Like most New Yorkers, I take the subway every day. I know exactly where to stand on the platform to exit at the correct staircase, so as not to fritter away even a second of time on my daily commute. I rush to, on, and off the train. And I studiously observe the unspoken subway riders’ code: Don’t Look Anywhere But Down.
One morning on my commute, however, I looked up and I noticed something beautiful. Breathtaking, really. It was the letter “A” and it was stunning, flanked by tulips in the Atlantic Terminal mosaic sign in Brooklyn. When I got off at Wall Street, I took notice of the “W.” It was all business compared to my flowery friend back in Brooklyn.
And with that began an 11-month odyssey in search of all 26 letters in the mosaics of NYC’s subway stations. The quest took me to the outermost edges of the outer boroughs. Finding a “Z” required a schlep to Queens (Woodhaven Boulevard/Slattery Plaza). I had to take an early morning detour to Bushwick Aberdeen for the perfect ‘”B.”
I grew up in London taking the tube and have been living in NYC for more than two decades working as a graphic designer and typographer. The London transport system I grew up riding was well-branded from the get-go with a custom font (Johnston Sans) designed in 1913 and the roundel (the famous wheel and axle logo) introduced in 1933. The design language has remained broadly the same over the last century.
New York City’s public transport branding story is a little bit more, complex, to be polite. Around the turn of the century, the NYC subway was not a system but a patchwork of private lines, each with its own look and feel. When they were joined into one institution in 1940, the MTA undertook an effort to make the loose mix of styles consistent, something it’s been trying to do—in fits and starts and with varying degrees of success—ever since. My professional opinion as a designer? It’s basically a free-for-all. But you still know you’re in the NYC subway. Why is that?
It’s the mosaics.
The subway’s visual system (and I use the word “system” loosely) is in many ways the tile work itself, which dates back to the early 1900s. Luckily for the New York subway, it’s virtually impossible to destroy these masterful ceramics, created in different eras in different styles under different architects, which explains their heterogeneity. The earliest tile signage was ornate: glazed terracotta bas-reliefs with picturesque motifs that brought to life the history of the station’s location. South Ferry’s got sailing ships and Astor Place station is adorned with the beavers that made pelt-peddler John Jacob Astor a wealthy man.
The second wave of tilework that began in 1908 streamlined the signage with Machine Age precision. The flowery reliefs were too high-maintenance to survive bottom-line driven practicalities. The curlicues and critters of the previous era gave way to flattened name tablets that were faster and cheaper to produce, not to mention easier to clean. We still see the classic all-caps rectangular station names with colorful borders on most stations today. These handsome letterforms remain modern, but because they are tile, they are organic enough to allow for some idiosyncrasy; it’s impossible to make every letter perfectly the same.
Interestingly, mosaics, like a lot of things in this city, have come full circle. When the system fell into decay in the 1980s, the MTA undertook a massive overhaul that included bringing art underground. The Arts & Design program was inspired by the original mission of the subway’s founding fathers who believed every single design element should uplift the traveler’s experience. The MTA leaned into the original idea of mosaics to do exactly that, commissioning stunning new installations over the past three decades. Chuck Close’s Subway Portraits on the new Q line on the Upper East Side will stop even the most harried commuters in their tracks. Same goes for the recently refurbished 23rd Street F/M station where tile portraits of William Wegman’s famed Weimaraners pose in the kind of clothing commuters would wear.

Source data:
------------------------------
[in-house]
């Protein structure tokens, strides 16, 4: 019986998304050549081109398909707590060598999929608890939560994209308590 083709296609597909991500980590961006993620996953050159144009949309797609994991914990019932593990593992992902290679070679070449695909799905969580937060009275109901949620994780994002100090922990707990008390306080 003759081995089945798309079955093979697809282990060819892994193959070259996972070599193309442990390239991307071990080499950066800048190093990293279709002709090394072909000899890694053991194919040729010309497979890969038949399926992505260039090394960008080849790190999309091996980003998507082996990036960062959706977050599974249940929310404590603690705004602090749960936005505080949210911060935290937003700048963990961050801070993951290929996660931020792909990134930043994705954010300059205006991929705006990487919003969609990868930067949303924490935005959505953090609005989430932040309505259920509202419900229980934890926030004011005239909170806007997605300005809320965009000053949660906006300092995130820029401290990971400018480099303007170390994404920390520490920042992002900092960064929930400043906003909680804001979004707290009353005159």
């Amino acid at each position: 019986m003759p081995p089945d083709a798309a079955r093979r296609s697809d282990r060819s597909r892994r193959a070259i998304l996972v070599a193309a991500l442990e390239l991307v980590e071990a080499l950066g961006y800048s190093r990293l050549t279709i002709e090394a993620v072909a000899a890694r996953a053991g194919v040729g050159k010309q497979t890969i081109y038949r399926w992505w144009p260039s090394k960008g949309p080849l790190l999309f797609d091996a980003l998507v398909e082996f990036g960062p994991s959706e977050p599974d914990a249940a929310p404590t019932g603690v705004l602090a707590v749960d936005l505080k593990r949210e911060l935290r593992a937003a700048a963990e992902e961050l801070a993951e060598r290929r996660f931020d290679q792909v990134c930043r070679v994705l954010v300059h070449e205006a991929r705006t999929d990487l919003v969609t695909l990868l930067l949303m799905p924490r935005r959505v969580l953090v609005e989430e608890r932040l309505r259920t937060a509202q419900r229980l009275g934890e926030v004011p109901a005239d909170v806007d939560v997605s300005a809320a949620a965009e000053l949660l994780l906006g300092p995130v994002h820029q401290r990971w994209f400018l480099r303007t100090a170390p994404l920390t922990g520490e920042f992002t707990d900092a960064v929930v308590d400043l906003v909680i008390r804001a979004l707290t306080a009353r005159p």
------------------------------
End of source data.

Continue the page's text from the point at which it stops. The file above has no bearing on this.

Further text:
Unfortunately, some of the stations over the years ended up with mosaic artwork but not the mosaic signage of the days of yore. Instead, when you stand at the platform edge, you might spot on the trackside wall a black number “86” or “34” on a white wall indicating the station. Understandably, the labor-intensive art form was mostly reserved for making artworks but not for fashioning station names. As a typographer who believes creativity can also flourish in everyday numbers and letters, it makes me sad. The stark little numbers look like an afterthought.
The subway’s whole mashup of baroque and prosaic, ornate and austere, serif and sans serif leaves me conflicted. The OCD part of me is agitated by it while the ADD part of me loves it. Uniformity has its appeal and but does the irregular. And the truth is, I would never have voyaged to the ends of the earth (or the L line) to seek out signage if all the letters were consistent. It was the system’s unruliness itself that inspired my passion project.
The drive to answer the unanswered and know the unknown is what propels us humans forward. The irony is that if what we find on those journeys is messy, we feel compelled to straighten things out. Cartographers make maps. Mathematicians formulate equations. Us designers, well, we create visual identity systems. All these frameworks help give us some predictability in a vastly unpredictable world.
Good thing for all of us there will always be some beguiling mayhem that sparks us to break out of our routines. Without it, we’d always take the same way to work every day and never look up.
Graham Clifford is an independent design director and chairman emeritus of the Type Directors Club. In his 20-plus year career, he has worked on brands from A to Z (AT&T to Orbitz). He moved from London to NYC 25 years ago and is a NYC history buff.